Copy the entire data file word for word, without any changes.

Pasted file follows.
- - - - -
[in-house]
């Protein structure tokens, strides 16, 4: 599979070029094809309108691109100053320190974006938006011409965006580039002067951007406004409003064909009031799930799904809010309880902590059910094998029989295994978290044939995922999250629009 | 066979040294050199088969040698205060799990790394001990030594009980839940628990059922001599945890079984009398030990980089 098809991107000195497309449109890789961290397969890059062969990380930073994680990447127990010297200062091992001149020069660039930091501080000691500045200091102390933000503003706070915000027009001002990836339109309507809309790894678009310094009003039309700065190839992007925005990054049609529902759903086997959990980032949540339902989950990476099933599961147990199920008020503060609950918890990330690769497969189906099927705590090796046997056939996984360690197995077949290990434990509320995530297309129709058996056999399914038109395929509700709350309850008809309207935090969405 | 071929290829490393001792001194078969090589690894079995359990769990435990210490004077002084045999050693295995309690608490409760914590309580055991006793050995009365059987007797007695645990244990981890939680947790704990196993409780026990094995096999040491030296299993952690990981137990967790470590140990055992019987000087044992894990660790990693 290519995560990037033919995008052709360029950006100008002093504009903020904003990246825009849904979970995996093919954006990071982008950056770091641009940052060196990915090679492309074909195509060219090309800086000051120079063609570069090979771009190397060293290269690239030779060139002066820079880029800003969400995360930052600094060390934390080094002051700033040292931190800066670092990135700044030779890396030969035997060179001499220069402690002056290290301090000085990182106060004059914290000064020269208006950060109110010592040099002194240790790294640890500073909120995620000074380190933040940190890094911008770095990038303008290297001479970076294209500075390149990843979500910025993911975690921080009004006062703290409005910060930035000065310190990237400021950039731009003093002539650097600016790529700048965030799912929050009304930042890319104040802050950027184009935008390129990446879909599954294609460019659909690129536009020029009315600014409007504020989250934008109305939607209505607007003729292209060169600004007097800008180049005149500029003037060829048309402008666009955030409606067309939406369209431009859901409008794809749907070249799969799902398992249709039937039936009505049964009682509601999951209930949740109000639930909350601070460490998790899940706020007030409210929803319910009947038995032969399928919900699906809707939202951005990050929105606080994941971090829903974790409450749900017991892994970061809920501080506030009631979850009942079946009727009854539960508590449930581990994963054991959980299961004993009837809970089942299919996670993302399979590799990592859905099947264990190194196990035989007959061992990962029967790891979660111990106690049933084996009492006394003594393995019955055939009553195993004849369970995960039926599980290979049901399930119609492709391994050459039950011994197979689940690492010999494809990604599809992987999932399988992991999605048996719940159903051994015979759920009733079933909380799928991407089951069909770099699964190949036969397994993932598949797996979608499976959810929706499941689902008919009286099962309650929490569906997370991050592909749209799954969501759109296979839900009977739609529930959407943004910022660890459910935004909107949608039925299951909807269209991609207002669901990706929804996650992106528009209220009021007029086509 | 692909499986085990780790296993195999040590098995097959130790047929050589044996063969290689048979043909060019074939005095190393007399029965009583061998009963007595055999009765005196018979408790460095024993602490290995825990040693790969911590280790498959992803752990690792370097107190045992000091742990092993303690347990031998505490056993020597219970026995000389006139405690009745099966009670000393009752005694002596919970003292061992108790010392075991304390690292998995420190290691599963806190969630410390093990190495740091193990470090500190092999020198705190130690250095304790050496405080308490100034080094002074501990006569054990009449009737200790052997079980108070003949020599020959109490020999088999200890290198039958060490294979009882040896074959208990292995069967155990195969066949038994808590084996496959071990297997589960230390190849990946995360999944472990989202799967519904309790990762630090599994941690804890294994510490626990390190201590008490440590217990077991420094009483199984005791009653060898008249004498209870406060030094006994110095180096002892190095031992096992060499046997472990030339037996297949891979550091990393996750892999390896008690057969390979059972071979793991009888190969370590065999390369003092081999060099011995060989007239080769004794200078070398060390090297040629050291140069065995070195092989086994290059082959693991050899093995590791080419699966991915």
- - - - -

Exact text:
[in-house]
């Protein structure tokens, strides 16, 4: 599979070029094809309108691109100053320190974006938006011409965006580039002067951007406004409003064909009031799930799904809010309880902590059910094998029989295994978290044939995922999250629009 | 066979040294050199088969040698205060799990790394001990030594009980839940628990059922001599945890079984009398030990980089 098809991107000195497309449109890789961290397969890059062969990380930073994680990447127990010297200062091992001149020069660039930091501080000691500045200091102390933000503003706070915000027009001002990836339109309507809309790894678009310094009003039309700065190839992007925005990054049609529902759903086997959990980032949540339902989950990476099933599961147990199920008020503060609950918890990330690769497969189906099927705590090796046997056939996984360690197995077949290990434990509320995530297309129709058996056999399914038109395929509700709350309850008809309207935090969405 | 071929290829490393001792001194078969090589690894079995359990769990435990210490004077002084045999050693295995309690608490409760914590309580055991006793050995009365059987007797007695645990244990981890939680947790704990196993409780026990094995096999040491030296299993952690990981137990967790470590140990055992019987000087044992894990660790990693 290519995560990037033919995008052709360029950006100008002093504009903020904003990246825009849904979970995996093919954006990071982008950056770091641009940052060196990915090679492309074909195509060219090309800086000051120079063609570069090979771009190397060293290269690239030779060139002066820079880029800003969400995360930052600094060390934390080094002051700033040292931190800066670092990135700044030779890396030969035997060179001499220069402690002056290290301090000085990182106060004059914290000064020269208006950060109110010592040099002194240790790294640890500073909120995620000074380190933040940190890094911008770095990038303008290297001479970076294209500075390149990843979500910025993911975690921080009004006062703290409005910060930035000065310190990237400021950039731009003093002539650097600016790529700048965030799912929050009304930042890319104040802050950027184009935008390129990446879909599954294609460019659909690129536009020029009315600014409007504020989250934008109305939607209505607007003729292209060169600004007097800008180049005149500029003037060829048309402008666009955030409606067309939406369209431009859901409008794809749907070249799969799902398992249709039937039936009505049964009682509601999951209930949740109000639930909350601070460490998790899940706020007030409210929803319910009947038995032969399928919900699906809707939202951005990050929105606080994941971090829903974790409450749900017991892994970061809920501080506030009631979850009942079946009727009854539960508590449930581990994963054991959980299961004993009837809970089942299919996670993302399979590799990592859905099947264990190194196990035989007959061992990962029967790891979660111990106690049933084996009492006394003594393995019955055939009553195993004849369970995960039926599980290979049901399930119609492709391994050459039950011994197979689940690492010999494809990604599809992987999932399988992991999605048996719940159903051994015979759920009733079933909380799928991407089951069909770099699964190949036969397994993932598949797996979608499976959810929706499941689902008919009286099962309650929490569906997370991050592909749209799954969501759109296979839900009977739609529930959407943004910022660890459910935004909107949608039925299951909807269209991609207002669901990706929804996650992106528009209220009021007029086509 | 692909499986085990780790296993195999040590098995097959130790047929050589044996063969290689048979043909060019074939005095190393007399029965009583061998009963007595055999009765005196018979408790460095024993602490290995825990040693790969911590280790498959992803752990690792370097107190045992000091742990092993303690347990031998505490056993020597219970026995000389006139405690009745099966009670000393009752005694002596919970003292061992108790010392075991304390690292998995420190290691599963806190969630410390093990190495740091193990470090500190092999020198705190130690250095304790050496405080308490100034080094002074501990006569054990009449009737200790052997079980108070003949020599020959109490020999088999200890290198039958060490294979009882040896074959208990292995069967155990195969066949038994808590084996496959071990297997589960230390190849990946995360999944472990989202799967519904309790990762630090599994941690804890294994510490626990390190201590008490440590217990077991420094009483199984005791009653060898008249004498209870406060030094006994110095180096002892190095031992096992060499046997472990030339037996297949891979550091990393996750892999390896008690057969390979059972071979793991009888190969370590065999390369003092081999060099011995060989007239080769004794200078070398060390090297040629050291140069065995070195092989086994290059082959693991050899093995590791080419699966991915």